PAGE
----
A gift of leverage: The havens confer enormous power to the wealthy and corporations to further ratchet down their taxes by pitting the tax havens versus the advanced nations. With a few keystrokes, wealthy investors can instantaneously cast a veto of a government’s policy direction.
Further, the secrecy afforded those banking in the tax havens has made them highly attractive for major distributors of illicit products like drugs and weapons.
Be there or be square
Many big names have shifted their incorporation offshore outright, most often to Bermuda: Ingersoll-Rand (saves at least $40 million annually); Cooper Industries; Foster Wheeler; and the already-notorious Tyco Industries (saves $400 million a year) are among them. Latecomer Stanley Works, the toolmaking firm, generated enormous unfavorable publicity when it tried to incorporate in Bermuda, triggering challenges from workers, investors and the state of Connecticut. Stanley had already cast aside some 90% of its 5,000-member blue-collar workforce in New Britain, Conn. in favor of sites like Mexico and China.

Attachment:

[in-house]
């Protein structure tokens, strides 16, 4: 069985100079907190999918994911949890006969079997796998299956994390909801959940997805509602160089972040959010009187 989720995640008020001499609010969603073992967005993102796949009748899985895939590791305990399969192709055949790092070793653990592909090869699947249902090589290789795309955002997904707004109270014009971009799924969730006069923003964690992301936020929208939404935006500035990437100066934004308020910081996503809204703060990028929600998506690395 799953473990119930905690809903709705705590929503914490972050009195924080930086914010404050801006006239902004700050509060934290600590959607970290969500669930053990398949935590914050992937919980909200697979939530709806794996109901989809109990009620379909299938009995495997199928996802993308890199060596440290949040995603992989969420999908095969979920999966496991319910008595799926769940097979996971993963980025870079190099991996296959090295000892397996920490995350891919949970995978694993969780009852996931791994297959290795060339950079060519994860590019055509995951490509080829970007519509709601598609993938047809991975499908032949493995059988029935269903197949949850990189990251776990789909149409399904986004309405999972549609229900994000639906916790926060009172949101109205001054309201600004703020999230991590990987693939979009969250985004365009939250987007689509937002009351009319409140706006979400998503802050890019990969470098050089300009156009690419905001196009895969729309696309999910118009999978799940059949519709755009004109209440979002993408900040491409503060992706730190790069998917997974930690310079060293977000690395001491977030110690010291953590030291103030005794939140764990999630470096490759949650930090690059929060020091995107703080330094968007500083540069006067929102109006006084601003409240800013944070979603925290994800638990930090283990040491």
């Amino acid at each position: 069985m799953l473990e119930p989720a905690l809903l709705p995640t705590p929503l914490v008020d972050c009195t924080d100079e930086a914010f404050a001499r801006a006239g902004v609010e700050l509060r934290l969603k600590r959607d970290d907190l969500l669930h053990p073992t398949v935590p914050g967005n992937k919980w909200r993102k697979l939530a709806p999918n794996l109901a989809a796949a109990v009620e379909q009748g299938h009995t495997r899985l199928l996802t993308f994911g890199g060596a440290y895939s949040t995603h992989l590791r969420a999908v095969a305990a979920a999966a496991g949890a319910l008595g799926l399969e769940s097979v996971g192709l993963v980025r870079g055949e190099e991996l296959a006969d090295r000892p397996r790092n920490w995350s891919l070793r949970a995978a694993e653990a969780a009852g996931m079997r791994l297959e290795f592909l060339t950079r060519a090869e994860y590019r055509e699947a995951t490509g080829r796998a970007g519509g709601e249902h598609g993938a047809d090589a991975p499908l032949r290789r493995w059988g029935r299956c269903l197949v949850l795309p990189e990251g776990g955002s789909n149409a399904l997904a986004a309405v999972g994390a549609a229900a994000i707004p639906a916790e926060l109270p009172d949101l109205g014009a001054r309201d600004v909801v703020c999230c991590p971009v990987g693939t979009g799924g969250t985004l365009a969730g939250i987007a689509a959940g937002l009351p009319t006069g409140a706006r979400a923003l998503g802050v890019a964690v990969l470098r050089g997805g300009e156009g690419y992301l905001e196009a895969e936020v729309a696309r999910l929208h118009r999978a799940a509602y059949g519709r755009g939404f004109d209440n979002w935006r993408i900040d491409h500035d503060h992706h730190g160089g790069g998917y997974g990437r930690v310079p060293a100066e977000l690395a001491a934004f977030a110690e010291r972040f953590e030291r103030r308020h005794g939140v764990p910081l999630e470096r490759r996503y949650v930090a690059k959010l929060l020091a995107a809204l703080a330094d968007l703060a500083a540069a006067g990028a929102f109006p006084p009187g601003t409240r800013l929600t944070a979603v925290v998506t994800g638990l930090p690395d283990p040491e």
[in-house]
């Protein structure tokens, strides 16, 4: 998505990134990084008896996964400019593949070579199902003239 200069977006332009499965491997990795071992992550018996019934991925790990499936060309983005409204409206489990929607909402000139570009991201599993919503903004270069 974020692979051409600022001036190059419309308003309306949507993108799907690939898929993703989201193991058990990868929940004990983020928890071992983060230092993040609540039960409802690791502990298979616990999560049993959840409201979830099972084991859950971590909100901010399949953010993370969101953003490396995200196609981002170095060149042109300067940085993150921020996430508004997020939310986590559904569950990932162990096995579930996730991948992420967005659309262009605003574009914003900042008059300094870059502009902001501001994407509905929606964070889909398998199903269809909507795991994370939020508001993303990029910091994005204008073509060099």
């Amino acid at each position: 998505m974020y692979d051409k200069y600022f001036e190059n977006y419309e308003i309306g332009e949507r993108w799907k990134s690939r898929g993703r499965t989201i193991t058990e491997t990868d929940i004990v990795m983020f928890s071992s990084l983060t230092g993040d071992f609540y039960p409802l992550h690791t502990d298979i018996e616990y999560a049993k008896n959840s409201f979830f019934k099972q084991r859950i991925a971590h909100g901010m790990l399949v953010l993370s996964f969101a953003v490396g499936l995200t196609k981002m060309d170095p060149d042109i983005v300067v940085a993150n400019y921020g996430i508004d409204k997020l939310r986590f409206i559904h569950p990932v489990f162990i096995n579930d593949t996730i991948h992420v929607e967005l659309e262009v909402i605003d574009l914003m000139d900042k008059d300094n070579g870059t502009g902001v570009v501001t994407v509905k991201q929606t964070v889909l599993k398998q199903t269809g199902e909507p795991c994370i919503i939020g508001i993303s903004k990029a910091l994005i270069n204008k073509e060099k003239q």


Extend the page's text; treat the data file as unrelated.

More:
Meanwhile, DaimlerChrysler, GE, GM, AlliedSignal, RJ Reynolds, Caterpillar, and other Fortune 500 corporations had been enjoying the fruits of the "foreign sales corporation" loophole that allowed them to funnel the paperwork on their exports through tax-haven subsidiaries. But European corporations recently forced the World Trade Organization to put an end to this "uncompetitive" subsidy. The FSC loophole alone has cost US taxpayers $5 billion a year. according to Citizens for Tax Justice.
The next step in investor-rights globalization. First, corporations abandoned unionized workers for neo-slave labor in low-wage, high-repression nations. In an earlier time, executives like Henry Ford would have worried that if you laid off workers, you also laid off consumers.
However, Corporate America now has a better idea than Ford’s: any stagnation of domestic buying power can pretty well be covered by selling products to elites across the globe. Even nations like Brazil, Mexico, and India have tens of millions of prosperous consumers.